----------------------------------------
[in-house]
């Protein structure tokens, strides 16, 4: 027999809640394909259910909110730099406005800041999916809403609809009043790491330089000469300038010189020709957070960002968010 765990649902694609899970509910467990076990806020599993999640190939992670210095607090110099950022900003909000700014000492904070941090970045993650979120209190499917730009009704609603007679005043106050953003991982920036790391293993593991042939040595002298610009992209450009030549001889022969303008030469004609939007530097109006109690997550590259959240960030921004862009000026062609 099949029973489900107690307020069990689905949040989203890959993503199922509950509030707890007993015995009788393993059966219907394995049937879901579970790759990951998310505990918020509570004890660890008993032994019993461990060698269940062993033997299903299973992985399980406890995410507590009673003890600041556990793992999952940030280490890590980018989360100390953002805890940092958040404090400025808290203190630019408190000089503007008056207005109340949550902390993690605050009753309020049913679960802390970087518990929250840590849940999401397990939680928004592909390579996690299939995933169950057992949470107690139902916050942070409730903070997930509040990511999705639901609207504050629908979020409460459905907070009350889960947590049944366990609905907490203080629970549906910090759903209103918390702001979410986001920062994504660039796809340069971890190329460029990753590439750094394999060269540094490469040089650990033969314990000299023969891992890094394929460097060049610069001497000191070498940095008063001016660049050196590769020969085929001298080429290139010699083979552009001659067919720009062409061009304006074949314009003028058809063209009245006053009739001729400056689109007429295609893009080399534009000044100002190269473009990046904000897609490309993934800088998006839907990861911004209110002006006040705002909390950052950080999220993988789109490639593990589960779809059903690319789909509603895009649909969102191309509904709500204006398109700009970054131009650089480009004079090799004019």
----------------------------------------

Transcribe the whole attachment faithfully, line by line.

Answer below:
[in-house]
């Protein structure tokens, strides 16, 4: 027999809640394909259910909110730099406005800041999916809403609809009043790491330089000469300038010189020709957070960002968010 765990649902694609899970509910467990076990806020599993999640190939992670210095607090110099950022900003909000700014000492904070941090970045993650979120209190499917730009009704609603007679005043106050953003991982920036790391293993593991042939040595002298610009992209450009030549001889022969303008030469004609939007530097109006109690997550590259959240960030921004862009000026062609 099949029973489900107690307020069990689905949040989203890959993503199922509950509030707890007993015995009788393993059966219907394995049937879901579970790759990951998310505990918020509570004890660890008993032994019993461990060698269940062993033997299903299973992985399980406890995410507590009673003890600041556990793992999952940030280490890590980018989360100390953002805890940092958040404090400025808290203190630019408190000089503007008056207005109340949550902390993690605050009753309020049913679960802390970087518990929250840590849940999401397990939680928004592909390579996690299939995933169950057992949470107690139902916050942070409730903070997930509040990511999705639901609207504050629908979020409460459905907070009350889960947590049944366990609905907490203080629970549906910090759903209103918390702001979410986001920062994504660039796809340069971890190329460029990753590439750094394999060269540094490469040089650990033969314990000299023969891992890094394929460097060049610069001497000191070498940095008063001016660049050196590769020969085929001298080429290139010699083979552009001659067919720009062409061009304006074949314009003028058809063209009245006053009739001729400056689109007429295609893009080399534009000044100002190269473009990046904000897609490309993934800088998006839907990861911004209110002006006040705002909390950052950080999220993988789109490639593990589960779809059903690319789909509603895009649909969102191309509904709500204006398109700009970054131009650089480009004079090799004019």